Sci-Friday: Western Blots aka when every step is tricky

I have now spent three weeks trying and failing to do a technique called a Western Blot. It’s a pretty neat procedure where you can take all the protein in a sample, separate out all the proteins by their size, then mark certain proteins. It’s a way of visualizing protein X on a piece of paper (well, membrane) that approximates how much of protein X is in your organism (or system).

First, here’s a picture of what results could look like (where protein X in this case is a protein called Bcl-xL*):

siRNA transfection or knockout with Bcl-xL #6362 and #6363 [Source]

Orientation/Explanation of that image: the numbers on the left tell you the size of the protein (see, biggest on the top, smaller further down). kDa means kilodaltons, and it’s a unit of size (or mass). The lefthand column of the blot is a protein ladder. This is a known mixture of proteins of known size that orient you to the approximate size of your protein.

The top, larger box is the experimental blot: this is the one with your actual results. The bottom, smaller box is the control. If you look at the row of blobs on the top, you see that there’s a dark blob (=lots that protein Bcl-xL) in the second column, and very faint blobs (=very little Bcl-xL) in the third and fourth columns. If you look at the very bottom of the picture, there’s a line with – and +. This tells you whether or not this thing called siRNA was added (+ means it was added, – means it was not). In the simplest terms, siRNA blocks production of a specific protein (in this case Bcl-xL). So, as you would expect, when you add siRNA, you get very little of the protein! The bottom box is just the control to show that the lighter blobs weren’t just because the researchers accidentally added very little sample, based on the fact that a different protein (which should not be influenced by the siRNA) was present in the same amounts every time.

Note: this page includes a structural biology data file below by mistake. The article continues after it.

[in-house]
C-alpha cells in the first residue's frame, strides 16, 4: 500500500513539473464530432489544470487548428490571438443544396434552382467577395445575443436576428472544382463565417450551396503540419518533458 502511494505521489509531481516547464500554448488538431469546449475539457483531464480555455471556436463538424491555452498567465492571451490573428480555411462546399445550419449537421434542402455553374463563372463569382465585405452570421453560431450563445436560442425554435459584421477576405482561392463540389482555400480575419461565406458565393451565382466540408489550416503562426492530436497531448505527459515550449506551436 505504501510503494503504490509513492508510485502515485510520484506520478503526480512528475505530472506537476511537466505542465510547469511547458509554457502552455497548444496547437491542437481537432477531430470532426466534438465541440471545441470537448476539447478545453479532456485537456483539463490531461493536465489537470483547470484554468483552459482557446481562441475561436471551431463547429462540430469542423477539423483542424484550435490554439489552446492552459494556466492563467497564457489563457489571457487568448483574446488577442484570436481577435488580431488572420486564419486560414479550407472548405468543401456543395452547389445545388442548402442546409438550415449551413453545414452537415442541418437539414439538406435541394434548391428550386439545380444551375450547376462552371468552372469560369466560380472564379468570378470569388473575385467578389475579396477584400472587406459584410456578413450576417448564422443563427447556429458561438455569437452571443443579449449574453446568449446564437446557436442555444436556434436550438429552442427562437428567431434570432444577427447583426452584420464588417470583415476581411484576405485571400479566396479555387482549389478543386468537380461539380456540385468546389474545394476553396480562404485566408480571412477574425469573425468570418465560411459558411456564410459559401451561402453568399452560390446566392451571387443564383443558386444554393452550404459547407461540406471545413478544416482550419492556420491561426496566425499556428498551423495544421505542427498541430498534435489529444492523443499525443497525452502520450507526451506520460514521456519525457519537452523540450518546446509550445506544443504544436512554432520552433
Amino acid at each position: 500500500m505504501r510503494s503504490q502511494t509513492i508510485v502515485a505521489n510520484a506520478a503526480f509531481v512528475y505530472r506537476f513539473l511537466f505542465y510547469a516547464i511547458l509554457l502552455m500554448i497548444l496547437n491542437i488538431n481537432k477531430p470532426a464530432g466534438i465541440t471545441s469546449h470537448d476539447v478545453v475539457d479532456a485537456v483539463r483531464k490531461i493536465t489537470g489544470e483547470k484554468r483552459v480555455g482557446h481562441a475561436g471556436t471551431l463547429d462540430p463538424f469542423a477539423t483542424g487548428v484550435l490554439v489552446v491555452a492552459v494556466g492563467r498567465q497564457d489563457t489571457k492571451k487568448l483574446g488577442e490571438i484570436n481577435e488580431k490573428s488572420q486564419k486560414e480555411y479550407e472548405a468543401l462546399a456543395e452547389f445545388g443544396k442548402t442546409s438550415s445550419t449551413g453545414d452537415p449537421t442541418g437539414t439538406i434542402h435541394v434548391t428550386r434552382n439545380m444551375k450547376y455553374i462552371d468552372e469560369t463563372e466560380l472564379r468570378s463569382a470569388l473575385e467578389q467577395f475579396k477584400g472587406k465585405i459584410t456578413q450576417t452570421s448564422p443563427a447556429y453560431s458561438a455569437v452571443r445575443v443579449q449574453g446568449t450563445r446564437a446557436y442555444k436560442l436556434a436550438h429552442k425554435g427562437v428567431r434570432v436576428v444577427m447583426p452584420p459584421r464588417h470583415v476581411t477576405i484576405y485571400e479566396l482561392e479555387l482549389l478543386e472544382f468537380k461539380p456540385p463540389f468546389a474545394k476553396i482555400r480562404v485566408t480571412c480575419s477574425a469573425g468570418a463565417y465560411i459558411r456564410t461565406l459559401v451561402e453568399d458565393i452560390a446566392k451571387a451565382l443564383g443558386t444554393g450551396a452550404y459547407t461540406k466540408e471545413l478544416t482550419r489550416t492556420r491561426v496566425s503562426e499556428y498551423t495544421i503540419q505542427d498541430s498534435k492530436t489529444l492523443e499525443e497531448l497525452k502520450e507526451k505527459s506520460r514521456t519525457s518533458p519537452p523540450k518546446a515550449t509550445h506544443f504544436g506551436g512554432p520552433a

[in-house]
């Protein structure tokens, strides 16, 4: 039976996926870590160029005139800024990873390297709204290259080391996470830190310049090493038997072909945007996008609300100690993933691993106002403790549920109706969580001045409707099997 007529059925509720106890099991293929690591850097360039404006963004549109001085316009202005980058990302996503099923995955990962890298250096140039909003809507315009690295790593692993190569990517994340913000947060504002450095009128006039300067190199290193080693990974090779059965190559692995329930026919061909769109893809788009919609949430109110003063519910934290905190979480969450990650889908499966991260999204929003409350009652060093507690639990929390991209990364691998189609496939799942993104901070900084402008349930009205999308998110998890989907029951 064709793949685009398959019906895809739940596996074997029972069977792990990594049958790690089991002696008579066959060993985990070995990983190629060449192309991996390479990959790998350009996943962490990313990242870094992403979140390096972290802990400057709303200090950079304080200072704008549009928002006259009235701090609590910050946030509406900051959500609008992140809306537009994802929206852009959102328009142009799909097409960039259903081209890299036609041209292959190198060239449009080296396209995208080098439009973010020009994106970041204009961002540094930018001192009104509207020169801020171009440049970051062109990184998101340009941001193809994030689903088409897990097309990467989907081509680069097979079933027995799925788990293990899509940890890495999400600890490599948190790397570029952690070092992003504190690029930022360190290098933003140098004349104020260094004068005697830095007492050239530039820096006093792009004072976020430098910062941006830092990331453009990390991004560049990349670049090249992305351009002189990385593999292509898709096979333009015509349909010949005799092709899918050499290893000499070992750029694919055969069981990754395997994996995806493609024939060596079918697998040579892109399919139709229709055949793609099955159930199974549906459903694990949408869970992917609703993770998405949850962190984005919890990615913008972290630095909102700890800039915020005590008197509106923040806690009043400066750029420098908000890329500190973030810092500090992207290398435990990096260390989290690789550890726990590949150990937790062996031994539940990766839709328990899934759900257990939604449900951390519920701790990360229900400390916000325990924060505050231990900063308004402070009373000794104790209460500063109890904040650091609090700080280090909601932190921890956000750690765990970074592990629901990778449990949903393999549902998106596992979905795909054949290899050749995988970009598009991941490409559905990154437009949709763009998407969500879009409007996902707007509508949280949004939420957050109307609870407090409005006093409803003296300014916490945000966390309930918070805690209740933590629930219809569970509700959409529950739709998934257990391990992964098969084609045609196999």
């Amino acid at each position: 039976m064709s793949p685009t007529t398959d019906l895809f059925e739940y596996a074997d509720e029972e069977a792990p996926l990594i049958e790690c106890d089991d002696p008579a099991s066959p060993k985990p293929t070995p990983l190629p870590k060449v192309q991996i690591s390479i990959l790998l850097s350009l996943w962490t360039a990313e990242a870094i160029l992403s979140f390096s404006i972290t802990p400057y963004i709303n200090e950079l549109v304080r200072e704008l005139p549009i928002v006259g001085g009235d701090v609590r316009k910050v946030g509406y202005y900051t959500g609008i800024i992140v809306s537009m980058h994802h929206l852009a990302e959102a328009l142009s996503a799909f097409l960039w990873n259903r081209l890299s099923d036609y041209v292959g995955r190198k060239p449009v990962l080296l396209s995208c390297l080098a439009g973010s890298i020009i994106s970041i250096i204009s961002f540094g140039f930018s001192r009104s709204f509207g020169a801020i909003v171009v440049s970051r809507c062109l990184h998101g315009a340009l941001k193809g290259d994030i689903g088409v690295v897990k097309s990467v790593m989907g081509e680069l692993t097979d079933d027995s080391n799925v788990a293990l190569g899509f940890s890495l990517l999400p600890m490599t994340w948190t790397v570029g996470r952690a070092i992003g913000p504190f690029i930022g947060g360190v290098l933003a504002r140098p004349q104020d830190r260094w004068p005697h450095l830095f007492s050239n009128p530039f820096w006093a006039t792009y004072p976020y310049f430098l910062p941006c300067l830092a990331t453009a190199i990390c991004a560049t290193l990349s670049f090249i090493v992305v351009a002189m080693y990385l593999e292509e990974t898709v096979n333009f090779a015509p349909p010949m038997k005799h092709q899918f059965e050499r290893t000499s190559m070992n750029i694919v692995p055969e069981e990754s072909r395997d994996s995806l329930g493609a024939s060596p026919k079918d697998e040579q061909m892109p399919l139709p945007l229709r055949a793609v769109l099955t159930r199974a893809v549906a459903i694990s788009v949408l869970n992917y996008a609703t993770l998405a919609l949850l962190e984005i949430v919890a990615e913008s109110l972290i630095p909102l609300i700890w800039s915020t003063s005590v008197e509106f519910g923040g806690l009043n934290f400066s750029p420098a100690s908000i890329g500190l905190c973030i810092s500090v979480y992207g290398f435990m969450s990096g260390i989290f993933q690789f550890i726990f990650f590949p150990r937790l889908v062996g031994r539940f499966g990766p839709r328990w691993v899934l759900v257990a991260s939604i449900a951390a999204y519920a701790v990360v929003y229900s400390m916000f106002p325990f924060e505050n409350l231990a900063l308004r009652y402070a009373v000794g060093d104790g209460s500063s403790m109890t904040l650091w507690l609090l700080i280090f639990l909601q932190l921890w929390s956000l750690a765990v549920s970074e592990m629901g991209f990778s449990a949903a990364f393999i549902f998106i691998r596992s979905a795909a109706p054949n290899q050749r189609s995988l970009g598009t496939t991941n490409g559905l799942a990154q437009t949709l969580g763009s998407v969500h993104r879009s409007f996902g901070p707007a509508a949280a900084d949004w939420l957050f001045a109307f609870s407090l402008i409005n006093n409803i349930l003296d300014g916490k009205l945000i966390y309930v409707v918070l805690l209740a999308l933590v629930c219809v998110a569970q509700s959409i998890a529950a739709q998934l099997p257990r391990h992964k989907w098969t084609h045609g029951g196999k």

I’m trying to do basically the same thing: perform a western blot for my protein to confirm whether or not my morpholino (which, for our intents and purposes, does about the same thing siRNA does: prevent protein production) worked! This is along the vein I was talking about last week: it’s a control to convince you that any results I get are actually from my manipulations, and not a fluke or due to some other factor. Because if my western blot shows that my morpholino didn’t decrease protein levels, then I would have to conclude that 1) something is wrong with my morpholino or with how I’m using it and/or 2) any effects on the neurons are not due to the reduction of my protien, but are instead due to something else I’m doing.

Okay, so I’ve been trying (and failing) to get a western blot to work for weeks now. And when I say my western blots are failing, I don’t mean that I’m not seeing reduction of my protein or my blot isn’t showing the results I expect (those would mean either my morpholino likely isn’t working or my hypothesis is wrong). I mean that my blots aren’t showing anything at all. No bands at all except for the protein ladder.

This is a simplification of the procedure I’m doing:

1) Dissect out dorsal sections (the backs) of frog embryos.
2) Break open the cells and separate out the majority of the protein from other stuff in the cells.
3) Denature (unwind) the proteins. This gives them a negative charge. So I can now pull them through a gel by having a positive charge on one end and negative on the other, so they get attracted down the length of the gel. Because the gel resists the movement of the proteins, they end up getting separated by size (the biggest proteins move the slowest, and therefore stay at the top of the gel).